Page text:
Bryan is one of the folks who was a part of the youth group at University Baptist Church in Fort Worth back when I was Youth Minster. He mentioned in a post that today marked the thirtieth anniversary of the release of U2’s The Joshua Tree. In a comment, one of his friends told how he skipped school to go get the record and was at home getting his bike to ride to the record store, when his dad walked in with what he said was the first one they took out of the box; they played hooky together to listen to it.
I knew about U2 because of the kids in my youth group—well, that and MTV. There was a group of guys in particular that were taken by the boys from Ireland, so much so that they almost didn’t go on our youth group ski trip that year because the record was going to drop while we were gone and they didn’t want to miss it. One of the guys, James, was the son of our Children’s Minister. She agreed to to Sound Warehouse on release day and pick up copies of the CD for all of us—and then to meet us at the airport with them when we got off the place, which she did. None of us had a CD player in the car, so we couldn’t listen till we got home, but it was a great moment nonetheless.
When the band toured later that year, they played two nights at the Tarrant County Convention Center and we were there both nights. B. B. King was the opener. And we were there when they recorded the live version of “When Love Came to Town” that’s on Rattle and Hum. But that’s not the best story. We were gathering to go in on the first night and James was nowhere to be found. When he finally showed up, we quizzed him about his tardiness, and he told us he had been with the band. He had a fantastic story about finding out where they were staying, somehow getting to their room and knocking on the door, and their opening it up and welcoming him as a reward for his bravado. We listened and hoped it were true, but we gave him a pretty hard time. Well into the concert, Bono began his introduction to “Bullet the Blue Sky” by saying, “We had an interesting visitor this afternoon,” and he went on to tell a story we had already heard, but from what it looked like on the other side of the hotel room door. Then he said, “James, this one’s for you,” and the drums and guitar kicked in as we stood in awe of our companion.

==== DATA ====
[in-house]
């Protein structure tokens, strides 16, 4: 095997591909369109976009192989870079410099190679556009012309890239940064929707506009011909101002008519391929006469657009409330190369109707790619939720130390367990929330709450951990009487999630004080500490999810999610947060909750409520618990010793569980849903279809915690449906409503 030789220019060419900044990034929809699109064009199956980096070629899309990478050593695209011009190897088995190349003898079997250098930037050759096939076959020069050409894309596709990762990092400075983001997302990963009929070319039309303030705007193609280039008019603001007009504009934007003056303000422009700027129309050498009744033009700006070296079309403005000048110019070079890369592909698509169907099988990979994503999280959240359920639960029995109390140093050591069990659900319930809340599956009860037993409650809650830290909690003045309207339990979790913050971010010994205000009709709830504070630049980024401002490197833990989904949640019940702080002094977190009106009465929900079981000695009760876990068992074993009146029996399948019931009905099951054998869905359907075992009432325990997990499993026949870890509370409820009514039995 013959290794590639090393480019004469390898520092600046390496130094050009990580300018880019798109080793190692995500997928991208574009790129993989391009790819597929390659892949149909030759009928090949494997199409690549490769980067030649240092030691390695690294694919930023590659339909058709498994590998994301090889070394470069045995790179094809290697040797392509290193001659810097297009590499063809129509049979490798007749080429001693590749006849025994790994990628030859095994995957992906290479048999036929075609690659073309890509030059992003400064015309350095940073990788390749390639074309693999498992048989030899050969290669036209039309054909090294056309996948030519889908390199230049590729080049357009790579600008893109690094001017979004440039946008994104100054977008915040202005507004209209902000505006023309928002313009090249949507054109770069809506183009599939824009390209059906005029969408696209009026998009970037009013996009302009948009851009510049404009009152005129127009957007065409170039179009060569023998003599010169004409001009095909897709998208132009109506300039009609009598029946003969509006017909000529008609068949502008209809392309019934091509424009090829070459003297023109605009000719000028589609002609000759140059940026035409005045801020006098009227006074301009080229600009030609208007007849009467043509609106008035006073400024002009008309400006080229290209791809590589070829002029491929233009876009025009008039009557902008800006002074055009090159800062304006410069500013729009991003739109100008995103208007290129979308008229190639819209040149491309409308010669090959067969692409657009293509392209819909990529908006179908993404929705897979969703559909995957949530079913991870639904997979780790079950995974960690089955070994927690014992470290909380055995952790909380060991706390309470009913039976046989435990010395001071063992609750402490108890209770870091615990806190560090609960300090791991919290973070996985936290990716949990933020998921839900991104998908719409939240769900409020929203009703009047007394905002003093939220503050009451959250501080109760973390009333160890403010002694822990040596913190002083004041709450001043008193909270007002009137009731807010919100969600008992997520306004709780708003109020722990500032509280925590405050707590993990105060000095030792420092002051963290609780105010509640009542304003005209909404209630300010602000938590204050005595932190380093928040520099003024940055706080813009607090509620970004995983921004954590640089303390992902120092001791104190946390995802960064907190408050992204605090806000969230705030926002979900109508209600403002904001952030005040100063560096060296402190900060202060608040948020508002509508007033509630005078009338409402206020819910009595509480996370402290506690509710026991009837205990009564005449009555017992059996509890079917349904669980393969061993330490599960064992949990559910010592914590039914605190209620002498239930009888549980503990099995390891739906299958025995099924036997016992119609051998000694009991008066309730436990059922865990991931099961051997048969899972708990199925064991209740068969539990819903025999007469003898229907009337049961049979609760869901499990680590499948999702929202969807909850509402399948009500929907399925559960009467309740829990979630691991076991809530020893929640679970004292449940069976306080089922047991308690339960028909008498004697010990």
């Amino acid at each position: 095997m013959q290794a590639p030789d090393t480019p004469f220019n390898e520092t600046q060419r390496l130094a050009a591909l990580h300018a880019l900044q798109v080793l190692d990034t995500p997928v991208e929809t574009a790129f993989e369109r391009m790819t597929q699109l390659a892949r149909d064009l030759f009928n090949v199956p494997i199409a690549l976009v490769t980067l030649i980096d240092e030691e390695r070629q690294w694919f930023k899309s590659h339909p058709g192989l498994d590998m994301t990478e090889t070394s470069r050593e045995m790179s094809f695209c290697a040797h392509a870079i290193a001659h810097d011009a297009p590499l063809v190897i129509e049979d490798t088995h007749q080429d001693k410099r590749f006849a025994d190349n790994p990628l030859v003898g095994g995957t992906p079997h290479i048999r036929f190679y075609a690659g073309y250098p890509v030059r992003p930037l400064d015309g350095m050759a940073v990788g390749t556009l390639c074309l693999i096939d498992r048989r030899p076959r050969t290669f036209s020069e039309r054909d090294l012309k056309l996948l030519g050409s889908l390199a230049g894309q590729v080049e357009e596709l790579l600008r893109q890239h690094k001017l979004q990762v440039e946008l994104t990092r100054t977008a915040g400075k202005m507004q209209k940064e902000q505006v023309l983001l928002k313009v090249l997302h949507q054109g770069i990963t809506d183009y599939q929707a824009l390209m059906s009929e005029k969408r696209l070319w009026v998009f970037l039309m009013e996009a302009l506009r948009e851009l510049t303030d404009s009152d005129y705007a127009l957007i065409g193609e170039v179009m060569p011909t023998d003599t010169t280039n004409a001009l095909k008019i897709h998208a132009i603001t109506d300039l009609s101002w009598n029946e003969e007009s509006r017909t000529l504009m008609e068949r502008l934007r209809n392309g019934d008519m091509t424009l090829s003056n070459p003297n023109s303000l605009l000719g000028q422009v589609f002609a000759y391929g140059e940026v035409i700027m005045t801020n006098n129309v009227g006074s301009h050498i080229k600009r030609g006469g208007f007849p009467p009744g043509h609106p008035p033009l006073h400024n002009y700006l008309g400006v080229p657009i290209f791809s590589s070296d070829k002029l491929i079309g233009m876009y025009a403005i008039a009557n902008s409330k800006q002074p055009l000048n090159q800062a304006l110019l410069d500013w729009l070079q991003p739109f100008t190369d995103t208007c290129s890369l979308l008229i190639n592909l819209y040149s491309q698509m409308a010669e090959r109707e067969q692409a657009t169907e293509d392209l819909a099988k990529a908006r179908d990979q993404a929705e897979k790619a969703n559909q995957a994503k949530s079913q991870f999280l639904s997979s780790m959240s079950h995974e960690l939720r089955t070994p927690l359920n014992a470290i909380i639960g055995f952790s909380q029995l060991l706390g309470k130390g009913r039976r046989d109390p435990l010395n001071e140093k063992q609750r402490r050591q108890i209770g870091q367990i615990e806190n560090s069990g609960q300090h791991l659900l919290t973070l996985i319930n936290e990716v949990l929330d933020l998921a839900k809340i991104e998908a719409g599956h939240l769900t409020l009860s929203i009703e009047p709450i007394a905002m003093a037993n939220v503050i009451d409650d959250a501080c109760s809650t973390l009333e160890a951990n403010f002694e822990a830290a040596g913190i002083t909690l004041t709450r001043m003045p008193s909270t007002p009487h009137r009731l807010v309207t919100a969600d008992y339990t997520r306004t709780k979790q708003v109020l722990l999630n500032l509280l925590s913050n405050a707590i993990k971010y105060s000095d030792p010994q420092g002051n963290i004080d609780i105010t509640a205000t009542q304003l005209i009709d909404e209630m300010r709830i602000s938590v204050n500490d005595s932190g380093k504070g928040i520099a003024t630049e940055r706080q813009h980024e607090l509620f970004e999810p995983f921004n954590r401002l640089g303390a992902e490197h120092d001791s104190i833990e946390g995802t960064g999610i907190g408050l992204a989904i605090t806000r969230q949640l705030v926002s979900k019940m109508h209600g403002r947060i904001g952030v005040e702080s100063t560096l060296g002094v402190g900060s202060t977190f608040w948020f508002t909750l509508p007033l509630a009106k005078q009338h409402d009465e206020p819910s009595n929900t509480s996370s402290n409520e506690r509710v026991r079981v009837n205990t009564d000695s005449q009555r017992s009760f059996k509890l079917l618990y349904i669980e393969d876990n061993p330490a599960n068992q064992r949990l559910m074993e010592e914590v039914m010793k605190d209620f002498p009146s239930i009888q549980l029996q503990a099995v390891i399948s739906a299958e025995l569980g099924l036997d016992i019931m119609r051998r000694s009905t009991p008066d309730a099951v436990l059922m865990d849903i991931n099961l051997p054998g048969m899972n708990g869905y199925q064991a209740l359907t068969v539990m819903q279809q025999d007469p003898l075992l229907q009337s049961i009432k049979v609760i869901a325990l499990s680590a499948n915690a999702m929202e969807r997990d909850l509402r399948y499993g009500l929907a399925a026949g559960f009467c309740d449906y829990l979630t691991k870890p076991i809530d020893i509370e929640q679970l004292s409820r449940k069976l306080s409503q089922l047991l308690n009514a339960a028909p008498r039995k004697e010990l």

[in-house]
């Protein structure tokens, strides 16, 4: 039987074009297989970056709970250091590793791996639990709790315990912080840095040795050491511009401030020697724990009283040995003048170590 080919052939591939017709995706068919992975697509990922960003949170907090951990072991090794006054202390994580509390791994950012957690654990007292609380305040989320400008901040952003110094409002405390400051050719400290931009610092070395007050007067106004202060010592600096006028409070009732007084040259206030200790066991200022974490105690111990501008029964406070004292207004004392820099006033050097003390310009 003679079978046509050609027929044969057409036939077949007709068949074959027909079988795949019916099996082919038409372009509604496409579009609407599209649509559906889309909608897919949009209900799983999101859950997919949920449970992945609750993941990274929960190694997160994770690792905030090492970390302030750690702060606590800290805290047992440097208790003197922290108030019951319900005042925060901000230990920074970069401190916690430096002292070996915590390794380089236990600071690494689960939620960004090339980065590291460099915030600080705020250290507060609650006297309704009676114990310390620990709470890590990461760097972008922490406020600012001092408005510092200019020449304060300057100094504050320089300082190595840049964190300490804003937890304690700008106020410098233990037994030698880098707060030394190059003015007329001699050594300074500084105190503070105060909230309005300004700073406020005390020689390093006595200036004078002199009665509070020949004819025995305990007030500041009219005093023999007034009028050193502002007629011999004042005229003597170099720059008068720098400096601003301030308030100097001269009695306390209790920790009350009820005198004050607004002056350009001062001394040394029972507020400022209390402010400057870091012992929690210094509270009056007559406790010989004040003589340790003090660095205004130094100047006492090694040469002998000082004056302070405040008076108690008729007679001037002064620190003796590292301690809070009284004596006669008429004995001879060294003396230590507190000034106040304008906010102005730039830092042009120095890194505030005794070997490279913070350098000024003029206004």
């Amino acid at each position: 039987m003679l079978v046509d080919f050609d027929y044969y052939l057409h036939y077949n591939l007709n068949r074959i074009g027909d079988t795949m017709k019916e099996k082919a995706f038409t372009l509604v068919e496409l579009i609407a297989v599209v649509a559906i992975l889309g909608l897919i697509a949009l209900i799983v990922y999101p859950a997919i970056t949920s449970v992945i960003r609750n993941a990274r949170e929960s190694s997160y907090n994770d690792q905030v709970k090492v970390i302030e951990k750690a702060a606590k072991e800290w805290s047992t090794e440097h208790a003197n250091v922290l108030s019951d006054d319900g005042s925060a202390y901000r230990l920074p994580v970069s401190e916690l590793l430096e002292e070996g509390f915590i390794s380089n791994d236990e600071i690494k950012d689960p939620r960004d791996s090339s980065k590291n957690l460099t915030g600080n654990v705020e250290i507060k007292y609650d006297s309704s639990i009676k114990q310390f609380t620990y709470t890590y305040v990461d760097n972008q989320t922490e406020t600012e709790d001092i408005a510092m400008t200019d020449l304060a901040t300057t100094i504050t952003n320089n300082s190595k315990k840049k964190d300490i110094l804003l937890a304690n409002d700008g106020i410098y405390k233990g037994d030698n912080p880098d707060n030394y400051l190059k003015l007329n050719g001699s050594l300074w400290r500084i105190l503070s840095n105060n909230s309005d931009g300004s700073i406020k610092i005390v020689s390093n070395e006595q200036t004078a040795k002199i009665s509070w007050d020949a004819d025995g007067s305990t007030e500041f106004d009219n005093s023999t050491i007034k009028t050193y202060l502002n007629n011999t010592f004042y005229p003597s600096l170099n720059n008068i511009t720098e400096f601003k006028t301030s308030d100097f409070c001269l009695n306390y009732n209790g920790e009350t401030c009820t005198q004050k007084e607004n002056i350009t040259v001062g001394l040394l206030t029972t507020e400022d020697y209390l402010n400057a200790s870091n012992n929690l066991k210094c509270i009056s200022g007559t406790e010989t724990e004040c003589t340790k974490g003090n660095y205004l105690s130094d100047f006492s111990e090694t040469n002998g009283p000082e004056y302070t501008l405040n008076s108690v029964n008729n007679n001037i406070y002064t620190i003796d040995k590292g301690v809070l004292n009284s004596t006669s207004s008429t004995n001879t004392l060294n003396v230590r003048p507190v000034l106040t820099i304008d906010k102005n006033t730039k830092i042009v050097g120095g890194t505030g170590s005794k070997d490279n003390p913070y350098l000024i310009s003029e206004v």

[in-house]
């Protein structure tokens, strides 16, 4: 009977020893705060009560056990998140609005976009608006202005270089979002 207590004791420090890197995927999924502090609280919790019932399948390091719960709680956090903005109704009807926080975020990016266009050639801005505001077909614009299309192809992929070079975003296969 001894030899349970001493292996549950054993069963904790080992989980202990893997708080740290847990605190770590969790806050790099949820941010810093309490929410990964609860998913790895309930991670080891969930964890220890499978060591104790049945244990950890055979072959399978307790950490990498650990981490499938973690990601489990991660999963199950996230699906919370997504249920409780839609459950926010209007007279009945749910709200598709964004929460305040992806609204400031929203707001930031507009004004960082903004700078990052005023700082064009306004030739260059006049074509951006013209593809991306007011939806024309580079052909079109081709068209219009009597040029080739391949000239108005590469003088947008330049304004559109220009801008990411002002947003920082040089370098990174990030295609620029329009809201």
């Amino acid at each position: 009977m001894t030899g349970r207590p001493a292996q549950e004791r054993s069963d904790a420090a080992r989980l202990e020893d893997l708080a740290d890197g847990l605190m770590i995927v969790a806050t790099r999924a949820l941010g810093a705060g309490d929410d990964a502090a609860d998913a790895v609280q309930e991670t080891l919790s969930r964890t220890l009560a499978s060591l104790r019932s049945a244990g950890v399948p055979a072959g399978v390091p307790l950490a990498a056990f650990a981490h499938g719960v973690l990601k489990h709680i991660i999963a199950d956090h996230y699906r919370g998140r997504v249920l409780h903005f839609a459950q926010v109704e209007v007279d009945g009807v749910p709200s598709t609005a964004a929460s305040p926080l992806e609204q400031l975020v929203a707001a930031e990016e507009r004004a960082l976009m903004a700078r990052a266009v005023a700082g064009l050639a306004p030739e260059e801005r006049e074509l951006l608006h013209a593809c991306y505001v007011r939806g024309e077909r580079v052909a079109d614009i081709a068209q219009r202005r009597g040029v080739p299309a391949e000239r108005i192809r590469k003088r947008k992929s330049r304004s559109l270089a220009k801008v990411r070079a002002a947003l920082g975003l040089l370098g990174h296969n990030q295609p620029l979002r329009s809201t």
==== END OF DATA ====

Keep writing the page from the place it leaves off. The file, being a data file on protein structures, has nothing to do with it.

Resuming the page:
James is now a poet and a journalist and a writer in Western Massachusetts. When U2 announced they were doing a thirtieth anniversary tour for the Joshua Tree, James dropped me a note to say he was still a part of the U2 fan club, had a good lead on tickets, and would I like to go with him to see them at Gillette Stadium this summer. So that’s what we are going to do.
The Writer’s Almanac had a beautiful poem today called “Field Guide” by Tony Hoagland.
Once, in the cool blue middle of a lake,
up to my neck in that most precious element of all,
I found a pale-gray, curled-upwards pigeon feather
floating on the tension of the water
at the very instant when a dragonfly,
like a blue-green iridescent bobby pin,
hovered over it, then lit, and rested.
I mention this in the same way
that I fold the corner of a page
in certain library books,
so that the next reader will know
where to look for the good parts.
I read the poem over breakfast, not too long before I read Bryan’s post and his friend’s comment and went on my own melodic journey back in time. The reason the poem came back to me tonight is I don’t really have a reason for telling this story other than to tell it. As the poet said, that’s all. Well, also, I suppose, in hopes that it sets you to remembering as well.
And we might as well let B. B. and the boys take us out . . .
P. S.–I am off on a youth retreat with my church this weekend, out into the wilds of Connecticut where there will be no phone service or wifi. You will hear from me again on Sunday night.